Transformation Demands Developing Leadership Accountability

Accountability, leadership and transformation are inexorably linked. Accountability is an acute and overt manifestation of leadership. Leadership involves accepting and acting on the accountabilities of the position. Transformation will not occur without leadership. One of the first aspects of a business that needs to be transformed is accountability. Among the strongest evidence that a business is transforming is that the executives, managers and employees have a new relationship to accountability, and this new relationship to accountability is manifested in the performance of the business, relationships with stakeholders, and service provided to customers.

What is Accountability

The word ‘accountable’ stems from late Latin accomptare (to account), a prefixed form of computare (to calculate), which in turn derived from putare (to reckon). The concept of account-giving has ancient roots in record keeping activities related to governance and money-lending systems that first developed in Ancient IsraelBabylonEgyptGreece and later, Rome. The Oxford English Dictionary (OED) defines the word accountable as:

1. Liable to be called to account, or to answer for the responsibilities and conduct: answerable and responsible. Chiefly of persons.

2. To be counted on or reckoned on.

3. Able to be reckoned or computed.

4. To be reckoned or charged, chargeable, attributable to.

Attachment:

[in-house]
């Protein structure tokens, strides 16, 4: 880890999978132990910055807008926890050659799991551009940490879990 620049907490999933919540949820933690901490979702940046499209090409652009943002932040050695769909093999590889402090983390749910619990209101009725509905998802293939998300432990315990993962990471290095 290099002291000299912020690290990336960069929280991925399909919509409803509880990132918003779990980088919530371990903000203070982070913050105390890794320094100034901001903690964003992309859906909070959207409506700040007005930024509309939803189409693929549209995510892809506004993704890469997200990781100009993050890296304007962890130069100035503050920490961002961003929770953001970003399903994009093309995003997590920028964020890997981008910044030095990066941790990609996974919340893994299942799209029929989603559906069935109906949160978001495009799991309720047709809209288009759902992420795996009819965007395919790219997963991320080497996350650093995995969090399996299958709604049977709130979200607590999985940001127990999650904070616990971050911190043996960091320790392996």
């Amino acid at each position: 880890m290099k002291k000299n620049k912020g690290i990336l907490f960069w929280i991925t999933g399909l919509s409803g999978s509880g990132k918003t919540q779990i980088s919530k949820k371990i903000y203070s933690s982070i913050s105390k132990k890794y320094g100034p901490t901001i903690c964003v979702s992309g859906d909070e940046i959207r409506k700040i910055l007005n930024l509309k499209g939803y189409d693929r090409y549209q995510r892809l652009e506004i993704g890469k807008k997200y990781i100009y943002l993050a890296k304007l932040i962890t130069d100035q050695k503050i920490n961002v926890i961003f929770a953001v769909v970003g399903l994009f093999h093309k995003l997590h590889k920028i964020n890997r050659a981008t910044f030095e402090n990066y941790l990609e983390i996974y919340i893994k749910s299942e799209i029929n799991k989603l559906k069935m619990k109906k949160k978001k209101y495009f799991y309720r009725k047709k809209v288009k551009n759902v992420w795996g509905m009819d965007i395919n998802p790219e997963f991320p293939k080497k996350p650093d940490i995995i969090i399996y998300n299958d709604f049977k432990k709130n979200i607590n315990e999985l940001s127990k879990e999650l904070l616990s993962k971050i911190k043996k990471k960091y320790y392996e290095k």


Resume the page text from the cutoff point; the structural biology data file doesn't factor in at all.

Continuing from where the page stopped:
5. Able to be accounted for or explained, explicable.

The term ‘accountability’ means “The quality of being accountable; liability to give an account of, and answer for, discharge of duties or conduct; responsible, amenableness.” I want to highlight the quality of being accountable since it provides a valuable insight into how leadership accountability is developed. Development begins with commitments which shape the person’s being. That is, if one wants to develop leadership accountability one begins with a strong commitment to being accountable. This commitment in turn shapes the context for the leader so that opportunities to develop occur clearly and with opportunities for action. Developing leadership accountability happens when the person acts on commitments to be accountable.

In business we say that leader accountability is acknowledgment and acceptance of responsibilities and results of the position. To expand this, we further say that accountability is:

1. Willing acceptance of the responsibilities inherent in the leadership position with a commitment to serve the well-being of the organization;

2. Expectation that the leader will be publicly linked to actions, behavior, communication, outcomes, performance, and value achieved;

3. Expectation that the leader may be called on to explain beliefs, decisions, commitments, and strategies to constituents.

Leadership accountability is the acceptance and fulfillment by managers of their critical role in the overall success of the organization. This term encompasses the achievement of personal and departmental results as well as contribution to reaching the company’s broader goals and vision. Accountability involves setting expectations, clearly communicating these expectations and then holding yourself and everyone within your sphere of influence responsible for consistently meeting the established expectations. Accountability is a process, with a beginning and an end. Accountability is not about blame, making excuses and scapegoating. It is not about telling people what you expect them to do, then quickly moving on to the next thing.